A book for those who see school as a prison to be escaped; this is about as strongly anti-school as a picture book gets.


A young ninja shows off some skills for school.

Ninjas are good at silently rising before the sun. They are nimble and strong, with the balance of a flamingo “(but without looking silly)”—though the illustration belies this, as all the kids at the bus stop are laughing. They can be “one with their surroundings.” This last pictures the boy, in ninja black, plastered to the ceiling of the bus. Light on plot, but so far, so good. But then Wilson’s ninja takes a disturbing turn. “A ninja must be still and patient, like a deep-rooted tree….” On the left, Harrison’s vibrantly colored illustration shows the ninja sitting primly in class. But on the right, the text reads, “…and strike with the VIPER’S speed when the time is right for disappearing.” The ninja is now sneaking out the classroom window while the teacher’s back is turned. The verso reveals “A ninja’s spirit is never caged.” Freedom is not long-lived, as the teacher catches up to the ninja on the playground, and the principal sends him home, with seriously angry looks all around. His parents put away his ninja things, but regardless, the boy knows he is a ninja, as his shadow proudly reflects. Other poor examples include the precarious stack he climbs to reach the “ninja stuf” and the gray-haired granny bus driver sporting earbuds.

A book for those who see school as a prison to be escaped; this is about as strongly anti-school as a picture book gets. (Picture book. 5-7)

Pub Date: July 22, 2014

ISBN: 978-0-375-86584-8

Page Count: 32

Publisher: Random House

Review Posted Online: May 19, 2014

Kirkus Reviews Issue: June 1, 2014

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A subtle tale, perhaps best read to a thoughtful child in the intimate setting of a winter bedtime.


Quiet but joyful, this is an original story based on a traditional theme found in many cultures.

The author’s note mentions that in some Native American cultures, as well as in China, Korea and Japan, the trope of the rabbit in the moon is well-known. Brooks learned about it from a Lakota elder and then spun her own tale. A young rabbit in a northern clime learns the “Winter Moon Song.” On his way home from rehearsal for the annual performance, he stops in the woods and looks up at the image of the “rabbit-in-the-moon” and remembers the story, told by his mother, of love and sacrifice binding together the Great Mother, Creator Rabbit (imagined by Brooks), and one of her earthly creations, a little rabbit. The song continues to honor this story and is meant to “lighten the darkest month of the year with a trail of magic.” Yet the new singer is not satisfied with the performance. Instead of the churchlike place with candlelight where the rabbits gather, he starts to sing right under the moon, “with the rabbit pattern clearly visible,” beginning a new tradition. The soft watercolors, in subdued gray and deep blue, with some contrasting warm brown and golden shades, set a tranquil tone.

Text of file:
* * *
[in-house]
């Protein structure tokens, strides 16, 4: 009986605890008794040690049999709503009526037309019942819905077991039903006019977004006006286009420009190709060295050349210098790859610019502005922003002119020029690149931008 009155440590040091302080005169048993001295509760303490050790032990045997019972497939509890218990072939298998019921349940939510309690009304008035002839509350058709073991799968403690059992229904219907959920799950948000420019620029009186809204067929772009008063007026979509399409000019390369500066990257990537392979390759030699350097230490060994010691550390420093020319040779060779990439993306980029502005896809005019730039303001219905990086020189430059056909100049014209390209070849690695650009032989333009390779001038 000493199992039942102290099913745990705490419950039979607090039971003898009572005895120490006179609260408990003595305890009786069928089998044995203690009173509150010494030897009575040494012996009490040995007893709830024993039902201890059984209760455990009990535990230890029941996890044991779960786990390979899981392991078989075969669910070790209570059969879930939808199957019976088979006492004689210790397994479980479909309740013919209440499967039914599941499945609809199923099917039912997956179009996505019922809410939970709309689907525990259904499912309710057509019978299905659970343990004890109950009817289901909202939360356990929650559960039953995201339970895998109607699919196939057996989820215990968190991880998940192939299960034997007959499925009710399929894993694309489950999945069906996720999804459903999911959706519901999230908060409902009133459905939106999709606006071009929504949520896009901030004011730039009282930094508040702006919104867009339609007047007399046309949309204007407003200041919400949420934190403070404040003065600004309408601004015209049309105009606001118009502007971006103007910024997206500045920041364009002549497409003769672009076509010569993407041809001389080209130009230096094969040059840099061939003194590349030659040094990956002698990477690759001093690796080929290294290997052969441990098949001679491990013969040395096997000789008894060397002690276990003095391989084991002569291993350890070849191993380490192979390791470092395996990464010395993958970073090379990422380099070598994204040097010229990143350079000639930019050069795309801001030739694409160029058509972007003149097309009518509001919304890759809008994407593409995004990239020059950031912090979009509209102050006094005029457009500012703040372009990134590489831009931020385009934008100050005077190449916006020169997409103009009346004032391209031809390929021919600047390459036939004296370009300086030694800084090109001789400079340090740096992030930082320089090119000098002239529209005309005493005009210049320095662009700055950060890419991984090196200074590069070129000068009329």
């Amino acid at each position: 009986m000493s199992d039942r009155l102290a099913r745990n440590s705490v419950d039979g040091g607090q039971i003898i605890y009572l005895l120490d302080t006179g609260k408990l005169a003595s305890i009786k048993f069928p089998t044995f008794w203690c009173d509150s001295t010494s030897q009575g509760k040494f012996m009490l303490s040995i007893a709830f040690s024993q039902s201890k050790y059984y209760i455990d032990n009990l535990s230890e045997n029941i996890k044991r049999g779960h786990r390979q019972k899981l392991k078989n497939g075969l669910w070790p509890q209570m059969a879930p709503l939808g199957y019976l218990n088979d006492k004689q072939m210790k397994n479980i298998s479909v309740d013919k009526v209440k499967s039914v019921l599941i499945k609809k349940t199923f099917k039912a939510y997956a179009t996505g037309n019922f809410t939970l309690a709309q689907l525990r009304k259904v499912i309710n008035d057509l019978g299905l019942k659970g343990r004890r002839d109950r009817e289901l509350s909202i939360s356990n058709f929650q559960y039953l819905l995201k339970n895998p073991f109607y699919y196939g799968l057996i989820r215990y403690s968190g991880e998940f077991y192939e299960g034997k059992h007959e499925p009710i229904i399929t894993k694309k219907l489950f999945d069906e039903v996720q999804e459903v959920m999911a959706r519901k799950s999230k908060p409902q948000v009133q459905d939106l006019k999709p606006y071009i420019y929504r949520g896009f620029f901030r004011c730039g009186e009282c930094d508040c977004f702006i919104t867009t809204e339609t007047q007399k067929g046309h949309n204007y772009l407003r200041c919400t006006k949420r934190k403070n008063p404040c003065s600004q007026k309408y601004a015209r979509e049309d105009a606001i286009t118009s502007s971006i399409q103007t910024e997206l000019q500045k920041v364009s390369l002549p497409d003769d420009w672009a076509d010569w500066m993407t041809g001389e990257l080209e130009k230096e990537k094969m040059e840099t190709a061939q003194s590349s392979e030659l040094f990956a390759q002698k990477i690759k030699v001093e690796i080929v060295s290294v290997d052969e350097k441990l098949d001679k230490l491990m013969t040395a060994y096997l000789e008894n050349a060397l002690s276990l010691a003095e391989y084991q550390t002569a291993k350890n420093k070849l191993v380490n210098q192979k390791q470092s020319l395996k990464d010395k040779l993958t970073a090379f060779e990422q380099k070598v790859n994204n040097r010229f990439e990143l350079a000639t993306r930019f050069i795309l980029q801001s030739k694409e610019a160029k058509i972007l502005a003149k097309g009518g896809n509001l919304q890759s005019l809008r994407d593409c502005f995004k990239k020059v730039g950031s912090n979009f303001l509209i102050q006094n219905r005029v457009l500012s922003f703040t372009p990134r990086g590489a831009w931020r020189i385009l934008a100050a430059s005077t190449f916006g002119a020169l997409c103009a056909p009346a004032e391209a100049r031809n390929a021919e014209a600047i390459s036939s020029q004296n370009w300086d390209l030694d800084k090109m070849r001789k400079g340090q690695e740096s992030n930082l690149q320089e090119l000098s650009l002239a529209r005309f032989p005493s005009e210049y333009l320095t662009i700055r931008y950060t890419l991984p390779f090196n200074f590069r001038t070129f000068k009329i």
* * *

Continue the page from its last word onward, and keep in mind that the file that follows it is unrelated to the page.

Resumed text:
A subtle tale, perhaps best read to a thoughtful child in the intimate setting of a winter bedtime. (Picture book. 5-7)

Pub Date: Aug. 12, 2014

ISBN: 978-1-55498-320-9

Page Count: 40

Publisher: Groundwood

Review Posted Online: June 25, 2014

Kirkus Reviews Issue: July 15, 2014

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Preachy but cheerful.


Three canine friends encourage one another to complete a dog-oriented triathlon.

Daisy, a little bulldog, enjoys watching her owners compete in triathlons in which they swim, ride bikes, and then run. After one such race, Daisy, eager to be in one herself, decides to create a triathlon for her doggy friends and invites dachshund Rascal, Dalmatian Hobie, and corgi Atticus to participate. Following the human version, the dogs will swim across a pond, skateboard on the sidewalk around the pond, and finally run on the wooded trail through their favorite park to the finish line. When the race’s course becomes increasingly difficult, they cheer one another on to give it their all. Daisy approaches her final big hill and almost gives in to her fatigue, climbing slowly until she is greeted by Brian, one of her owners (depicted as a white man), standing at the top, which gives her confidence to finish. With announcer Rascal’s enthusiastic affirmation—“Swim, bark, run! Did everyone have fun?”—Daisy realizes that the enjoyment of a triathlon is about setting and accomplishing goals at one’s pace. The writing is pedestrian at best, and the illustrations don’t always work with the text (one dog character is introduced visually pages before the text mentions her, for instance). Still, the affable, animation-style cartoons in verdant spring colors brighten the overall message of dogged perseverance with the aid of friendship and teamwork.

Preachy but cheerful. (Picture book. 5-7)

Pub Date: June 5, 2018

ISBN: 978-1-5107-2696-3

Page Count: 32

Publisher: Sky Pony Press

Review Posted Online: April 16, 2018

Kirkus Reviews Issue: May 1, 2018

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